A powerful and pacey Netherlands side beat Chile 2-0 on Monday in a game that only burst into life late on, securing them top spot in World Cup Group B and meaning a tricky meeting with hosts Brazil in the last 16 looks unlikely.
Substitute Leroy Fer scored with his first touch of the tournament, thumping home a close-range header in the 77th minute.
Another replacement, Memphis Depay, made it two in stoppage- time after a marauding Arjen Robben broke down the left, turning what had been a scrappy match short of goal-mouth action into a comfortable win for the Dutch.
The Netherlands ended the group stage on a perfect nine points with Chile behind them on six. Reigning champions Spain finished third on three points after beating Australia 3-0.
"I think it was a match played at the very highest level, and the most clever team won," coach Louis van Gaal told reporters, having seen his players frustrate Chile and reduce them to a single shot on target, and that from a tight angle.
Man-of-the-match Robben said he was proud of the Dutch defence, an aspect of their play that has been overshadowed so far by a fearsome attack that had to do without Robin van Persie, who was suspended after receiving two yellow cards.
"It was a very good game to watch, there was a lot of passion on the pitch, we defended really well. I am proud of the way the team defended," Robben said in a television interview.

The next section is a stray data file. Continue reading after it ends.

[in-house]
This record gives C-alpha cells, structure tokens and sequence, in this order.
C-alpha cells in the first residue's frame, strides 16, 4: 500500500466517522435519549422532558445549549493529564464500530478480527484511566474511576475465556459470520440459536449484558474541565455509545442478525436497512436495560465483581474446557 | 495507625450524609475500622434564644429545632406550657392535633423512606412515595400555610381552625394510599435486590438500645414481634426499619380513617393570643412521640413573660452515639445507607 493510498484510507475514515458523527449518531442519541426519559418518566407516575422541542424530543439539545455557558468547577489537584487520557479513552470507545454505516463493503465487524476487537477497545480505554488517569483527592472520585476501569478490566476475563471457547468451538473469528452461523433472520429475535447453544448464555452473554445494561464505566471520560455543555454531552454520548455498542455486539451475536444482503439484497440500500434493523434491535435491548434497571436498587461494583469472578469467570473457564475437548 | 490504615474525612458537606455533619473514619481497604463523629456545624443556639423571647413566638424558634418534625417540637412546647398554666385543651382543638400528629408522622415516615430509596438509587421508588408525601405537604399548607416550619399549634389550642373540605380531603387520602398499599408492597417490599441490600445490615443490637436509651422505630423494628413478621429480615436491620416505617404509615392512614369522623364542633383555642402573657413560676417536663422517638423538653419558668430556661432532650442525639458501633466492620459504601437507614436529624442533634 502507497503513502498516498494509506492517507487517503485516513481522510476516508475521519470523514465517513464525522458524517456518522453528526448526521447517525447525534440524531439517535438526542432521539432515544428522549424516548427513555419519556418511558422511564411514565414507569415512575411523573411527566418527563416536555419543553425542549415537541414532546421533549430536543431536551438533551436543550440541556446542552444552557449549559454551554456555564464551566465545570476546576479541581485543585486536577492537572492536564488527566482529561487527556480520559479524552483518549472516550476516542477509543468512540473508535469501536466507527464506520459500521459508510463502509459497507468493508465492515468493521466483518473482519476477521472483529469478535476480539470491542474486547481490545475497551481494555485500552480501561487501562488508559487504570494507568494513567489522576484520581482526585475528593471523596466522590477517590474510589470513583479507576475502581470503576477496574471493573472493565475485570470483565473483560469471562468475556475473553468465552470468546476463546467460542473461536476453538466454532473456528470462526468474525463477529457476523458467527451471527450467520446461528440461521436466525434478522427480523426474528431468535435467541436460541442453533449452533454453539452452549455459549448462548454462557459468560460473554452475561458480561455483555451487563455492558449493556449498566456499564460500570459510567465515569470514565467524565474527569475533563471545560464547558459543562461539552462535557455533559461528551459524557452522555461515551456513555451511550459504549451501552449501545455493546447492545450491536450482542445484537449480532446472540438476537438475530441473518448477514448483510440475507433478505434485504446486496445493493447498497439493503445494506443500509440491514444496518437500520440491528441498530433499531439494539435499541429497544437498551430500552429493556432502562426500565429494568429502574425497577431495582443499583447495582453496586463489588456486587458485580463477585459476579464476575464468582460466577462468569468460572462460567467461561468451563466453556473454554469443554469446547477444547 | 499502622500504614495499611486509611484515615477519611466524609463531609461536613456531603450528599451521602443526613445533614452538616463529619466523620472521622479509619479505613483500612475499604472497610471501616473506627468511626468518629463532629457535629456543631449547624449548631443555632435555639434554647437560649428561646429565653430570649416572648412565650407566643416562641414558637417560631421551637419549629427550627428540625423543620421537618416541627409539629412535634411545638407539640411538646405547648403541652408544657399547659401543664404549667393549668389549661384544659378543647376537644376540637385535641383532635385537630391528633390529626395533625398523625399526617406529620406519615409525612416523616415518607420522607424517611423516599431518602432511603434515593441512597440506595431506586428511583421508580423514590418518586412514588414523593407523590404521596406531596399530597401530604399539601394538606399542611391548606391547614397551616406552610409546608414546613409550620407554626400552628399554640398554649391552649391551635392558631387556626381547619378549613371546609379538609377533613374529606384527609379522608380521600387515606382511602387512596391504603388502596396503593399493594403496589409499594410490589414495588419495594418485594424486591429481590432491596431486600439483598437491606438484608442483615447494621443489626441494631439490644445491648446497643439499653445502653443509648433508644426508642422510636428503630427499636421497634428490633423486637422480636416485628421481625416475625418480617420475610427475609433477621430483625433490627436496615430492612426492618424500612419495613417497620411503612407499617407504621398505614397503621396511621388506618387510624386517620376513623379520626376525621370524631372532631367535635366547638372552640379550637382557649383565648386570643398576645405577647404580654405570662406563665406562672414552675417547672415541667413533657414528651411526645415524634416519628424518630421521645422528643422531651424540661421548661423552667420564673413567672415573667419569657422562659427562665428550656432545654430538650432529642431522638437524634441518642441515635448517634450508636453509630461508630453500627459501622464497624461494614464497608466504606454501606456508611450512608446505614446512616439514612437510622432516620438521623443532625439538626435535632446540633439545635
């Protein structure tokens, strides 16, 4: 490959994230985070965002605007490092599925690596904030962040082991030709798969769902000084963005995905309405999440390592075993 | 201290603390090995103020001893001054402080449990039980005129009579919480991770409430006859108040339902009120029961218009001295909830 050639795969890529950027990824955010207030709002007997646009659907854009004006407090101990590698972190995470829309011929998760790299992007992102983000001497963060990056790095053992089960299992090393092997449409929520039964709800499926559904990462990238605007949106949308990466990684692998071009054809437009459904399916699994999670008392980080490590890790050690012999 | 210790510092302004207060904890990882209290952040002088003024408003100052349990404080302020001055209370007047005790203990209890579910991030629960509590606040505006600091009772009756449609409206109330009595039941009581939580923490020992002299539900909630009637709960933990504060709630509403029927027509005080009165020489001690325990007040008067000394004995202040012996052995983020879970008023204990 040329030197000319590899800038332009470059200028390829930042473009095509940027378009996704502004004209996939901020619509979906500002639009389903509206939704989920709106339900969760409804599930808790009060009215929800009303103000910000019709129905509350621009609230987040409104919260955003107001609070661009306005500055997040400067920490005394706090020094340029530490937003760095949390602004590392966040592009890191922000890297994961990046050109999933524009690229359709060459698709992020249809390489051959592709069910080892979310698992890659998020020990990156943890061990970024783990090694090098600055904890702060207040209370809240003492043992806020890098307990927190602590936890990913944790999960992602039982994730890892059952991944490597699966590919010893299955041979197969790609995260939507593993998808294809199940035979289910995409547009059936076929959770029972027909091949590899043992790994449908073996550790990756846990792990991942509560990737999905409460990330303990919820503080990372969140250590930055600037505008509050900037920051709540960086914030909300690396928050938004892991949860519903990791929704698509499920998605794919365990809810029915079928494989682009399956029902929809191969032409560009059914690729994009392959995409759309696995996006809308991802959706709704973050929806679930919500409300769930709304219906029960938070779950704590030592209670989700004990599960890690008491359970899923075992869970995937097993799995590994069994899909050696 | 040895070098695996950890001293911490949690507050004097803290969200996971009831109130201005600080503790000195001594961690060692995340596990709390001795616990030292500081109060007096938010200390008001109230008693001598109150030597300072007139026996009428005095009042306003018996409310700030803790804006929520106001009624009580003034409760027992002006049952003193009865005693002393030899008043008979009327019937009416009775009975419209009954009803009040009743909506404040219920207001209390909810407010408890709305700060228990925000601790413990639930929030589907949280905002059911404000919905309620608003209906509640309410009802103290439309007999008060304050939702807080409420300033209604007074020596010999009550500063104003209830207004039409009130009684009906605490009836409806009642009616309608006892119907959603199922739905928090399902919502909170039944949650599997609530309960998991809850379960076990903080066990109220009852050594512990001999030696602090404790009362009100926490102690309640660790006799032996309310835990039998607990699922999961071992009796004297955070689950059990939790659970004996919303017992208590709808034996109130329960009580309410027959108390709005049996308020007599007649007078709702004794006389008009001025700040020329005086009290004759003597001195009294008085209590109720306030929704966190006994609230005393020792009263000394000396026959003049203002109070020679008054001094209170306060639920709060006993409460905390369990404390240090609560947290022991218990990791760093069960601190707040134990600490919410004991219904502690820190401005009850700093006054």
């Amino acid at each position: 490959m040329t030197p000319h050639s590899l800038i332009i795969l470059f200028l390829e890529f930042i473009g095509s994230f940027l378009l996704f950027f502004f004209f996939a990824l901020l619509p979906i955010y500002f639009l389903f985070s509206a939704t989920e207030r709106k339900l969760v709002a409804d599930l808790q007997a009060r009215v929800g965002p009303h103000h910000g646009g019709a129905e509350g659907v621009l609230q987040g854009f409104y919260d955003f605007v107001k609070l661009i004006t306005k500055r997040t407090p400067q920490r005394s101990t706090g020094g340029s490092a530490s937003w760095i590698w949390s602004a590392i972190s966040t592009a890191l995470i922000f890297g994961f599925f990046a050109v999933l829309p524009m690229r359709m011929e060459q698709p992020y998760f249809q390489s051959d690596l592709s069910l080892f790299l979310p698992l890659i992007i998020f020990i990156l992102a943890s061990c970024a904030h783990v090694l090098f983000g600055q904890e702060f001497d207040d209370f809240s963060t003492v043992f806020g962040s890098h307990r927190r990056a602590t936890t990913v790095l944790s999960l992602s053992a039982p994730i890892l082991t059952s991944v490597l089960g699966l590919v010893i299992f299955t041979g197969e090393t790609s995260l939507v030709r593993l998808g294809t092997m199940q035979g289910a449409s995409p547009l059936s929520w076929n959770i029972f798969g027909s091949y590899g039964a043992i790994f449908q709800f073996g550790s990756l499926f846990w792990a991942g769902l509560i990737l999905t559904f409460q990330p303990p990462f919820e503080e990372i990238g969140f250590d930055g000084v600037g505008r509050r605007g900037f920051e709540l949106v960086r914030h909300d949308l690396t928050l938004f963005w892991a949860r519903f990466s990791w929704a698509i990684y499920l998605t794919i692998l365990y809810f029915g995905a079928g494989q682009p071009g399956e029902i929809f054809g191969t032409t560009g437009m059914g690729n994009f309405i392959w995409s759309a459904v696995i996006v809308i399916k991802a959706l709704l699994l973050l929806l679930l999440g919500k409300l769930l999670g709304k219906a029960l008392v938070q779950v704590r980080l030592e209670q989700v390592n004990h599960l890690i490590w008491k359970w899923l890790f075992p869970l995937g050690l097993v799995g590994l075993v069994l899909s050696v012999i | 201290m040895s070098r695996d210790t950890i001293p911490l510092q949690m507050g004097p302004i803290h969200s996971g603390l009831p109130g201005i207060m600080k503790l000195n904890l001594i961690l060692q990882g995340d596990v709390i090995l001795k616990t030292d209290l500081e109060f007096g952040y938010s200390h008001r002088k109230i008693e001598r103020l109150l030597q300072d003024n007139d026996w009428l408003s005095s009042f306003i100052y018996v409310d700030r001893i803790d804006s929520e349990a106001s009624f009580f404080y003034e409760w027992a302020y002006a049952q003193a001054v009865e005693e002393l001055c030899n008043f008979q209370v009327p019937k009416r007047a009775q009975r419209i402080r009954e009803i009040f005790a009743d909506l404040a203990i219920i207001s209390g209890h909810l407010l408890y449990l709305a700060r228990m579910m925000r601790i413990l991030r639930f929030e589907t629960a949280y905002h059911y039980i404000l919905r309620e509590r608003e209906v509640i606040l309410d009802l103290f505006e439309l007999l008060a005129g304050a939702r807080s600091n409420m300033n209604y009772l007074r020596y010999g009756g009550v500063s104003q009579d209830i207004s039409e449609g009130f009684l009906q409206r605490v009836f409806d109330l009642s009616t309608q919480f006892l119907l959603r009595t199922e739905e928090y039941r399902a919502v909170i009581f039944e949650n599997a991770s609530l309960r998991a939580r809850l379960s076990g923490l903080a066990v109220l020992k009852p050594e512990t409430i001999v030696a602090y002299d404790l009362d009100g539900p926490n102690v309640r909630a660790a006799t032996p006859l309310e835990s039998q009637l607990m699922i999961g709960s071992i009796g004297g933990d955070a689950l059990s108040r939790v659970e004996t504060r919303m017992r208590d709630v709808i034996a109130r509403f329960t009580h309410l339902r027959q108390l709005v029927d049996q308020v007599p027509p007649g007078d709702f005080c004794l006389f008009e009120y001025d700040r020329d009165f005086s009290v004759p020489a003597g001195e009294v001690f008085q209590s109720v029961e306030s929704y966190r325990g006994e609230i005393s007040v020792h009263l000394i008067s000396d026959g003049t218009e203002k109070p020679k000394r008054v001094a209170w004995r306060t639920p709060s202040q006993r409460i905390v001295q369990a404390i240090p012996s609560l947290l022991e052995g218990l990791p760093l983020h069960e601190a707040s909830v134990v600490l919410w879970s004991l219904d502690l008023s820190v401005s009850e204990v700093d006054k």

"I think we did a great job and this is not where we want to stop. It is a fantastic result and a fantastic performance and we don't want it to end here, we need to change our mindset as we want to move forward."
Van Gaal would not be drawn on whether he would be pleased to avoid Brazil in the round of 16 match. The hosts are expected to top Group A after they meet Cameroon later in the day, with Croatia and Mexico also in contention to progress.
"There's nothing I can change about this so I am not going to answer," he said.
Chile, already qualified but knowing only a win would secure top spot owing to an inferior goal difference, pressed hardest and bossed possession, but their lone effort on goal summed up a frustrating afternoon for the South Americans.
Despite the impressive support of a large Chile contingent in the stands of Corinthians arena in Sao Paulo, they foundered time and again on a wall of orange and the absence of influential midfielder Arturo Vidal cost them dearly.
Vidal, who had knee surgery last month, told reporters on Sunday that he was ready to play, but coach Jorge Sampaoli appeared to have the knockout stages in mind when he left him on the bench.
Alexis Sanchez dropped deep and worked hard to pull the strings in midfield, but the Netherlands were strong in the tackle and grew into the game after being eclipsed early on.
"I think that this was a match that we expected, with the Netherlands trying to use lots of people on the counter-attack," said Sampaoli.
"We looked for victory, we wanted to win and we couldn't find a solution to a team that only defended and only aspired to long-range shots, not even counter-attacks."
Chile are now most likely to face Brazil in the last 16 on Saturday and the Netherlands are expected to play either Croatia or Mexico on Sunday.
Chile's best result at a World Cup came on home soil in 1962, when they finished third.
In 1998 and 2010 they reached the last 16, only to exit at the hands of Brazil on both occasions.
"This is a Chile that I am proud to be at the helm of, in spite of the fact that we didn't get a result," Sampaoli said.
"They have their heads held high and they are getting ready for the round of 16."